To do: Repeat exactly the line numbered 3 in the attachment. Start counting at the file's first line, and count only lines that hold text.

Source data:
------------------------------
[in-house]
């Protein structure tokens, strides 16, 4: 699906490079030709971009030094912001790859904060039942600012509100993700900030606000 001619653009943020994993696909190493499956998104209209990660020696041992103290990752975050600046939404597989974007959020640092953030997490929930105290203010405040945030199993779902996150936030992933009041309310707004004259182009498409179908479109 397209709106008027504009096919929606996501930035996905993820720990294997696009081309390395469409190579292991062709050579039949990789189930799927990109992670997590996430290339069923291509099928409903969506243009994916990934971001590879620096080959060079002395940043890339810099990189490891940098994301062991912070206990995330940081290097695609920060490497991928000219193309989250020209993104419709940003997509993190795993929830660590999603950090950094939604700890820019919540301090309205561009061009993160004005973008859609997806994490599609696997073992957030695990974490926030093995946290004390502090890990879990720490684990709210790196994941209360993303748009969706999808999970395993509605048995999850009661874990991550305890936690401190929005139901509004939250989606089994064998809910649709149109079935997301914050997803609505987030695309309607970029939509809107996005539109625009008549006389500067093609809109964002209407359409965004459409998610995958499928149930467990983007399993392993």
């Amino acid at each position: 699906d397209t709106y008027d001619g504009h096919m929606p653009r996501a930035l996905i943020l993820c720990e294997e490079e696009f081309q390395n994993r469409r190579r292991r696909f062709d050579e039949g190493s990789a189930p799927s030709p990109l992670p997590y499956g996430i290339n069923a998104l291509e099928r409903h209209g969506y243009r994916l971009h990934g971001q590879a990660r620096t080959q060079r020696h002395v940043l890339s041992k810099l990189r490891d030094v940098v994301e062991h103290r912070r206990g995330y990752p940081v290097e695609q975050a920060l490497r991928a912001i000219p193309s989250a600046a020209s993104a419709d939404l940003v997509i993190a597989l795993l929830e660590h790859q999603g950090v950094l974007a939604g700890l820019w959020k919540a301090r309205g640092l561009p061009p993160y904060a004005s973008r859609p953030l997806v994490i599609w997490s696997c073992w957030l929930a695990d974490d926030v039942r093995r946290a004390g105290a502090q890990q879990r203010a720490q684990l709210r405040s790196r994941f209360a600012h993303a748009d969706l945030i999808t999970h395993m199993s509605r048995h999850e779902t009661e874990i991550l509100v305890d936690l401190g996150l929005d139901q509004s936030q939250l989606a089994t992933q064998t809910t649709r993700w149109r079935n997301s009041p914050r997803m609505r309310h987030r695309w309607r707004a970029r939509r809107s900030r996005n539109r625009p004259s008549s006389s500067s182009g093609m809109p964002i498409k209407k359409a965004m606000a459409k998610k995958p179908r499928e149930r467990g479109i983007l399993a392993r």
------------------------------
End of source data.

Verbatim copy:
């Amino acid at each position: 699906d397209t709106y008027d001619g504009h096919m929606p653009r996501a930035l996905i943020l993820c720990e294997e490079e696009f081309q390395n994993r469409r190579r292991r696909f062709d050579e039949g190493s990789a189930p799927s030709p990109l992670p997590y499956g996430i290339n069923a998104l291509e099928r409903h209209g969506y243009r994916l971009h990934g971001q590879a990660r620096t080959q060079r020696h002395v940043l890339s041992k810099l990189r490891d030094v940098v994301e062991h103290r912070r206990g995330y990752p940081v290097e695609q975050a920060l490497r991928a912001i000219p193309s989250a600046a020209s993104a419709d939404l940003v997509i993190a597989l795993l929830e660590h790859q999603g950090v950094l974007a939604g700890l820019w959020k919540a301090r309205g640092l561009p061009p993160y904060a004005s973008r859609p953030l997806v994490i599609w997490s696997c073992w957030l929930a695990d974490d926030v039942r093995r946290a004390g105290a502090q890990q879990r203010a720490q684990l709210r405040s790196r994941f209360a600012h993303a748009d969706l945030i999808t999970h395993m199993s509605r048995h999850e779902t009661e874990i991550l509100v305890d936690l401190g996150l929005d139901q509004s936030q939250l989606a089994t992933q064998t809910t649709r993700w149109r079935n997301s009041p914050r997803m609505r309310h987030r695309w309607r707004a970029r939509r809107s900030r996005n539109r625009p004259s008549s006389s500067s182009g093609m809109p964002i498409k209407k359409a965004m606000a459409k998610k995958p179908r499928e149930r467990g479109i983007l399993a392993r």